State and local finances remain a matter of concern. Detroit and Puerto Rico have grabbed headlines, as, to a lesser extent, have Illinois and Chicago, but even apart from these notorious examples people generally worry precarious state of states and cities when it comes to money. People point to unsustainable union contracts, corruption, and grossly underfunded pension obligations among other concerns.
Most of their worries are well founded, if not every single one of them. It will take a long time indeed before state and local finances deserve favorable descriptors. In all likelihood most people working today will not live to see such a day. Children yet unborn will not likely live long enough to see such an event. But if state and municipal finances are still far from strong, they have nonetheless improved. Strains are less acute than they were not too long ago, allowing states and cities to begin rehiring the tens of thousands they laid off earlier in this recovery, a trend that, among others, should help quiet the recession fears that periodically arise in the investment community.
The most difficult period for state and municipal finance occurred during the great recession and early in the recovery. Between 2008 and 2009, state and local tax revenues from all sources fell 4.5 percent in nominal terms and more than 6.5 percent in real terms. Because the recovery proceeded so slowly by historic standards, tax revenues came back only slowly, growing a mere 3.0 percent in dollar terms in 2010, and 5.0 percent in 2011, not much growth in real terms. Federal grants-in-aids rose in Washington’s effort to relieve the revenue shortfall, especially as part of the massive 2009 stimulus program. These expanded a whopping 23.5 percent in nominal terms during that year and 10.3 percent in 2010. Federal transfers became so important that they rose from 14.4 percent of all state and local revenue in 2008 to fully 25 percent in 2010. But even with this help, growth in total receipts remained subdued, rising at only a 2.3 percent average annual rate in 2009 and 2010 in nominal terms, about flat in real terms.
Circumstances forced spending cutbacks. States and cities responded with layoffs among fire, police, and by far the largest segment of their payrolls, teachers. From a peak of 5.2 million employees in January 2009, state payrolls fell 140,000 or 2.8 percent to July 2011. At the local level, where most of the employment is, payrolls dropped by over half a million or 3.6 percent during this same time. By then, tax revenues had begun to pick up, albeit slowly with the slow pace of the economy, growing 4.8 percent in nominal terms in 2011, and a heftier 6.8 percent in 2012. But still, the layoffs continued, in part because budgets still needed repair but mostly because the federal government had by then begun to withdraw its support. Between 2010 and 2012, dollar flows of federal grants-in-aid to states and cities fell 12.1 percent so that overall revenues grew at a paltry 1.5 percent annual rate in nominal terms, a clear decline in real terms. And so the layoffs continued for almost two more years, troughing in mid-2013 fully four years into the economy’s general recovery and almost 750,000 below the combined state and local employment peak in 2009.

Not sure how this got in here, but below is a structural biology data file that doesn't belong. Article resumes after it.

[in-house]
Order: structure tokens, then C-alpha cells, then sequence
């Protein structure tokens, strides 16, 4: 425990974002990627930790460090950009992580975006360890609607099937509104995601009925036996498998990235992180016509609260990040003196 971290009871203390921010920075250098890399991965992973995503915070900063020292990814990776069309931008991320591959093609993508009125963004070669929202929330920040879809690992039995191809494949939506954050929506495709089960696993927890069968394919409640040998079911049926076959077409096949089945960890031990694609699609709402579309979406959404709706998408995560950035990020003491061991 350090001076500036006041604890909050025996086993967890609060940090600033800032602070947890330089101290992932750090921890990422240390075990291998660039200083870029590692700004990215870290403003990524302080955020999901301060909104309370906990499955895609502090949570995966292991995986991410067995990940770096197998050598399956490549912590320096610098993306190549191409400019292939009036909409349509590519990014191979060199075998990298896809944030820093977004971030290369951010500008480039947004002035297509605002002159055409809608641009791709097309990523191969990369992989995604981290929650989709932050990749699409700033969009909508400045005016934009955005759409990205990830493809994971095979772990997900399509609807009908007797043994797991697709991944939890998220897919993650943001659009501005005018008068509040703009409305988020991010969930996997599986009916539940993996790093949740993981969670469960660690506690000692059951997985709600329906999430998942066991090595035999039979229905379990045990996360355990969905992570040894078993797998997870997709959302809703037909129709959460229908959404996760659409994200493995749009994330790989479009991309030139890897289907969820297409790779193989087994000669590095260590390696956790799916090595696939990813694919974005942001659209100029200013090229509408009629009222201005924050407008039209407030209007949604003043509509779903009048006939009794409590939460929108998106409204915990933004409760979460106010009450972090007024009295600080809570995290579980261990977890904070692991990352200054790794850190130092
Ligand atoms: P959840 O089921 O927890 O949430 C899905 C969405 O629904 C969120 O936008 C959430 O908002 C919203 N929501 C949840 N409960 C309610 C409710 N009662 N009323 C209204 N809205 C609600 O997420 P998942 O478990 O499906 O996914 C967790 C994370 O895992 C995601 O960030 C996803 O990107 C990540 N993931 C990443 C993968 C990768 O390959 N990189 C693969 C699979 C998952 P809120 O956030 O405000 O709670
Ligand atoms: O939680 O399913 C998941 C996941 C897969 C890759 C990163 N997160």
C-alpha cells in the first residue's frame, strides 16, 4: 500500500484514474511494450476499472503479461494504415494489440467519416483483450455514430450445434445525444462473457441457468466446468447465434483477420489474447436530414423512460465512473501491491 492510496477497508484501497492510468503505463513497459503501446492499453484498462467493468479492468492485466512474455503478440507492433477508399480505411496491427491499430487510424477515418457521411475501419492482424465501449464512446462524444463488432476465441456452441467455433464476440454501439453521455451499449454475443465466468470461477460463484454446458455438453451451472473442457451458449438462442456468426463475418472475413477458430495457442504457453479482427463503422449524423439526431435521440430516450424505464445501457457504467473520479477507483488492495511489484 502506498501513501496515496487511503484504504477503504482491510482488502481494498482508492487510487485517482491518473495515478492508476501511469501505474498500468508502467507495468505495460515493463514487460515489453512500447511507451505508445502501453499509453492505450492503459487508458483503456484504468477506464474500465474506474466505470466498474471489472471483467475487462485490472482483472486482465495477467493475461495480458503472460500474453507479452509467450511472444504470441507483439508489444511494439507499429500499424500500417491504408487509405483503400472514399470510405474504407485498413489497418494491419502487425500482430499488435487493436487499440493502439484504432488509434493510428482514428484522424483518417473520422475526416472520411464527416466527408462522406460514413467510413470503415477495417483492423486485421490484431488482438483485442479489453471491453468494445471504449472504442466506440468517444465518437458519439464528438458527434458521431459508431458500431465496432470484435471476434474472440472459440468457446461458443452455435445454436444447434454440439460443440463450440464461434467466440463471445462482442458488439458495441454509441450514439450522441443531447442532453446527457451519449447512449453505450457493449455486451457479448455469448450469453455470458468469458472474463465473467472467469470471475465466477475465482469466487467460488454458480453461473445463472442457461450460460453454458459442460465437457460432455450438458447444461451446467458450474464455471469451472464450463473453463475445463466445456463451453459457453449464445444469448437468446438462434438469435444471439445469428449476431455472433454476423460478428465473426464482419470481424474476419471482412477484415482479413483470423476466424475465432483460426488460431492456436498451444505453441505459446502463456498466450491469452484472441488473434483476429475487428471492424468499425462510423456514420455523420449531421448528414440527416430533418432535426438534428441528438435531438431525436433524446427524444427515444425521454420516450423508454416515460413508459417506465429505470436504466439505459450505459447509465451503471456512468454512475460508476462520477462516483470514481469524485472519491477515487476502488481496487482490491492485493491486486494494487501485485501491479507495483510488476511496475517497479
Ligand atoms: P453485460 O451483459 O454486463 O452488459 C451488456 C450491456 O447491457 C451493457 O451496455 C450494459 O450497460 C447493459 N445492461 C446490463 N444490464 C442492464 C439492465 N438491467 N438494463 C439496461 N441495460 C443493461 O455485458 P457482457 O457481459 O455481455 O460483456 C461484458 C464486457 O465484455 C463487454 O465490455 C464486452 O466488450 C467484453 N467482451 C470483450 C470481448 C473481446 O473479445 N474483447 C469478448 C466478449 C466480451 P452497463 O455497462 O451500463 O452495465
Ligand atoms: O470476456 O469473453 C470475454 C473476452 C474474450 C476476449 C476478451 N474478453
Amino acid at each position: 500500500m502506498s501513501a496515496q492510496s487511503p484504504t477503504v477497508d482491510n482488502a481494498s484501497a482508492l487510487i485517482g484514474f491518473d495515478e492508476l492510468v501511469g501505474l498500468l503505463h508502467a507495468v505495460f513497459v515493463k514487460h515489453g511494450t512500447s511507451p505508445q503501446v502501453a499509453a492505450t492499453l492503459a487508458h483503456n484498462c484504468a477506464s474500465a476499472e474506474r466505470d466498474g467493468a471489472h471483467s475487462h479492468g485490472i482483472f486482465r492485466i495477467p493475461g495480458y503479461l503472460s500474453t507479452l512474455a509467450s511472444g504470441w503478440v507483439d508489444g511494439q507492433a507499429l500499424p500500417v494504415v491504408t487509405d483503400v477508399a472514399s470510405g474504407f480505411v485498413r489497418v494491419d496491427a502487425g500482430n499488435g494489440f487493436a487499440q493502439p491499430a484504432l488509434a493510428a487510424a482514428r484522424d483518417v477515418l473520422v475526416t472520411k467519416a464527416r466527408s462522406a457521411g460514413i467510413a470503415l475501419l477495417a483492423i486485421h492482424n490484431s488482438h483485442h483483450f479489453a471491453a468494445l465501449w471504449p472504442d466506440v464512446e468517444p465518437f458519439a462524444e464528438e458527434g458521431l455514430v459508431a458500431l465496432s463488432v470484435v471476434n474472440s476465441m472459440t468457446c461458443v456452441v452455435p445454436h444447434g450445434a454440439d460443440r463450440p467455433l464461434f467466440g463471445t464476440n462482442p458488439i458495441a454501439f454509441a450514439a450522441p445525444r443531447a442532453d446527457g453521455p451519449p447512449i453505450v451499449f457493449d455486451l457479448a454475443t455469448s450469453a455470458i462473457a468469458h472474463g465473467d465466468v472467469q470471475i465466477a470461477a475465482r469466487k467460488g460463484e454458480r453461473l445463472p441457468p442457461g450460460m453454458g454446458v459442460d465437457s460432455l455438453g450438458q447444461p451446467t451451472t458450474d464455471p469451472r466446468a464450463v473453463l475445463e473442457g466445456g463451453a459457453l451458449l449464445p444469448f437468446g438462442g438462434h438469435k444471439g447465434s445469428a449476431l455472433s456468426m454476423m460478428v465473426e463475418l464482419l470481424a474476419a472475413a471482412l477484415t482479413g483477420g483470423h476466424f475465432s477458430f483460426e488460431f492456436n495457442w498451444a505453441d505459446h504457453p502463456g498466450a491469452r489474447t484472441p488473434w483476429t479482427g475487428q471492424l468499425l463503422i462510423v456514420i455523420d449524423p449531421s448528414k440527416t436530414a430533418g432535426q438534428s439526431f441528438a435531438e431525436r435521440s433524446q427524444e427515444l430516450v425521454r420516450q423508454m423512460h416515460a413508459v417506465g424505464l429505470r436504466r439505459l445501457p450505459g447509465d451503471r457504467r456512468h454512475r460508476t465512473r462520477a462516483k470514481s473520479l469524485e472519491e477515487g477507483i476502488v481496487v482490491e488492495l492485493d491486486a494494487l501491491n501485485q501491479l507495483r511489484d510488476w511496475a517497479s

Since, states and municipalities have had at last had the ability to contribute to the economy’s general recovery, as they did in past recoveries. Tax revenues since mid-2013 have grown in dollar terms at a still slow 2.4 percent yearly rate, barely in real terms and disappointingly slow by broad historic standards. But the federal government has ceased its cutbacks so that grants-in-aid have stabilized, even grown slightly, allowing total receipts to expand nominally at a 3.5 percent yearly pace, hardly robust by broader historical standards but at least positive in real terms. The change has at last allowed the rehiring to begin. From their lows in 2013, state payrolls have increased more than 80,000 to October this year or more than 1.5 percent. Local payrolls, mostly teachers, have increased by more than 170,000 or about 1.5 percent. Combined, they nonetheless remain more than half a million below their 2009 highs, about 2.5 percent.
The present state of affairs suggests three things about the future. First, because state and local hiring and therefore spending, remains subdued, there is little reason to fear the overextension that has worried some. Second, there is, as a consequence, every reason to expect the improving trend to continue, albeit at its subdued pace. Third, state and local governments should therefore contribute, as they have not until relatively recently, to the overall economic recovery, not sufficiently to propel rapid growth but enough to lessen the likelihood of a recessionary turn.